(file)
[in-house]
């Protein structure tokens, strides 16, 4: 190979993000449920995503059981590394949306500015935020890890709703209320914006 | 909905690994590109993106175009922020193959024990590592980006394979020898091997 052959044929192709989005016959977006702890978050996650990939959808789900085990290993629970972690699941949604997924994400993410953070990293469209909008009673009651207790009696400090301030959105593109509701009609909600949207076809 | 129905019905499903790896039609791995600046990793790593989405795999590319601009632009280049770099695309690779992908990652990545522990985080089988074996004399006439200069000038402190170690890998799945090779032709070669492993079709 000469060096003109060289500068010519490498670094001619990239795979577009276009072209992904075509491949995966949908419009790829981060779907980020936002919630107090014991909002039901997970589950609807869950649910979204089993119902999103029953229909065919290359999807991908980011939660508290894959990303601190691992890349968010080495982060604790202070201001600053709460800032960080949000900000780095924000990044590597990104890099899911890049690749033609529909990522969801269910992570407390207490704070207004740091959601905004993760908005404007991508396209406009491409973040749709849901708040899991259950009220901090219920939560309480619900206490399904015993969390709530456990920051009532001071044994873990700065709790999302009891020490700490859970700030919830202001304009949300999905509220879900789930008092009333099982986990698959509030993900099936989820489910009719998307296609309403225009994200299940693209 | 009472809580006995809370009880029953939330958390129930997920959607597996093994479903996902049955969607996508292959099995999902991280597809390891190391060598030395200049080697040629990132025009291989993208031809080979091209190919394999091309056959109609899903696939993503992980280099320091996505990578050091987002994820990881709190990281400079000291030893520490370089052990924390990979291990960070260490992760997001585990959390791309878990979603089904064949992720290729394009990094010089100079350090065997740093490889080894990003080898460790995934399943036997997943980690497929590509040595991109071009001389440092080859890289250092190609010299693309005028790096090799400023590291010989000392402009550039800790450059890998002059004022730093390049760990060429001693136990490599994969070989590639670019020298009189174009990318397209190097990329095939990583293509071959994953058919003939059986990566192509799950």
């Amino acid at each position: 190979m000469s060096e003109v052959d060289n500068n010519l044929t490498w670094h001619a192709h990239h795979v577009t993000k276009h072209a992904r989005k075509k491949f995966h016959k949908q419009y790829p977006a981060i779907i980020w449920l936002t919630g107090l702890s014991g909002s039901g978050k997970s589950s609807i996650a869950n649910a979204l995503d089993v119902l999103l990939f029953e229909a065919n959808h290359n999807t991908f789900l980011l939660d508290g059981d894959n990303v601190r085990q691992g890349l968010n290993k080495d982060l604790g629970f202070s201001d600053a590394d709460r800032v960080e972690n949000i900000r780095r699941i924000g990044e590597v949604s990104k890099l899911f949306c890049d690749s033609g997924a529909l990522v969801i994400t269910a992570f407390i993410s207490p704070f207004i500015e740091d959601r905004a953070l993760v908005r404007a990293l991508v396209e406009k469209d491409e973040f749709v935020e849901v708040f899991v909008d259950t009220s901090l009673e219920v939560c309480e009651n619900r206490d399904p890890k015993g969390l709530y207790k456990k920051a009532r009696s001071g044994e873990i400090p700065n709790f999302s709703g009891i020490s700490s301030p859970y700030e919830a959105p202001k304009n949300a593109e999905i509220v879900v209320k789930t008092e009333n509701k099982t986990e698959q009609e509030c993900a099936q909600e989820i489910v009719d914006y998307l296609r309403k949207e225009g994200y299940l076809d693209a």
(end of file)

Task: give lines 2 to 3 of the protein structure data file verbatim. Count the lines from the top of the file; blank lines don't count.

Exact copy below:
């Protein structure tokens, strides 16, 4: 190979993000449920995503059981590394949306500015935020890890709703209320914006 | 909905690994590109993106175009922020193959024990590592980006394979020898091997 052959044929192709989005016959977006702890978050996650990939959808789900085990290993629970972690699941949604997924994400993410953070990293469209909008009673009651207790009696400090301030959105593109509701009609909600949207076809 | 129905019905499903790896039609791995600046990793790593989405795999590319601009632009280049770099695309690779992908990652990545522990985080089988074996004399006439200069000038402190170690890998799945090779032709070669492993079709 000469060096003109060289500068010519490498670094001619990239795979577009276009072209992904075509491949995966949908419009790829981060779907980020936002919630107090014991909002039901997970589950609807869950649910979204089993119902999103029953229909065919290359999807991908980011939660508290894959990303601190691992890349968010080495982060604790202070201001600053709460800032960080949000900000780095924000990044590597990104890099899911890049690749033609529909990522969801269910992570407390207490704070207004740091959601905004993760908005404007991508396209406009491409973040749709849901708040899991259950009220901090219920939560309480619900206490399904015993969390709530456990920051009532001071044994873990700065709790999302009891020490700490859970700030919830202001304009949300999905509220879900789930008092009333099982986990698959509030993900099936989820489910009719998307296609309403225009994200299940693209 | 009472809580006995809370009880029953939330958390129930997920959607597996093994479903996902049955969607996508292959099995999902991280597809390891190391060598030395200049080697040629990132025009291989993208031809080979091209190919394999091309056959109609899903696939993503992980280099320091996505990578050091987002994820990881709190990281400079000291030893520490370089052990924390990979291990960070260490992760997001585990959390791309878990979603089904064949992720290729394009990094010089100079350090065997740093490889080894990003080898460790995934399943036997997943980690497929590509040595991109071009001389440092080859890289250092190609010299693309005028790096090799400023590291010989000392402009550039800790450059890998002059004022730093390049760990060429001693136990490599994969070989590639670019020298009189174009990318397209190097990329095939990583293509071959994953058919003939059986990566192509799950």
């Amino acid at each position: 190979m000469s060096e003109v052959d060289n500068n010519l044929t490498w670094h001619a192709h990239h795979v577009t993000k276009h072209a992904r989005k075509k491949f995966h016959k949908q419009y790829p977006a981060i779907i980020w449920l936002t919630g107090l702890s014991g909002s039901g978050k997970s589950s609807i996650a869950n649910a979204l995503d089993v119902l999103l990939f029953e229909a065919n959808h290359n999807t991908f789900l980011l939660d508290g059981d894959n990303v601190r085990q691992g890349l968010n290993k080495d982060l604790g629970f202070s201001d600053a590394d709460r800032v960080e972690n949000i900000r780095r699941i924000g990044e590597v949604s990104k890099l899911f949306c890049d690749s033609g997924a529909l990522v969801i994400t269910a992570f407390i993410s207490p704070f207004i500015e740091d959601r905004a953070l993760v908005r404007a990293l991508v396209e406009k469209d491409e973040f749709v935020e849901v708040f899991v909008d259950t009220s901090l009673e219920v939560c309480e009651n619900r206490d399904p890890k015993g969390l709530y207790k456990k920051a009532r009696s001071g044994e873990i400090p700065n709790f999302s709703g009891i020490s700490s301030p859970y700030e919830a959105p202001k304009n949300a593109e999905i509220v879900v209320k789930t008092e009333n509701k099982t986990e698959q009609e509030c993900a099936q909600e989820i489910v009719d914006y998307l296609r309403k949207e225009g994200y299940l076809d693209a």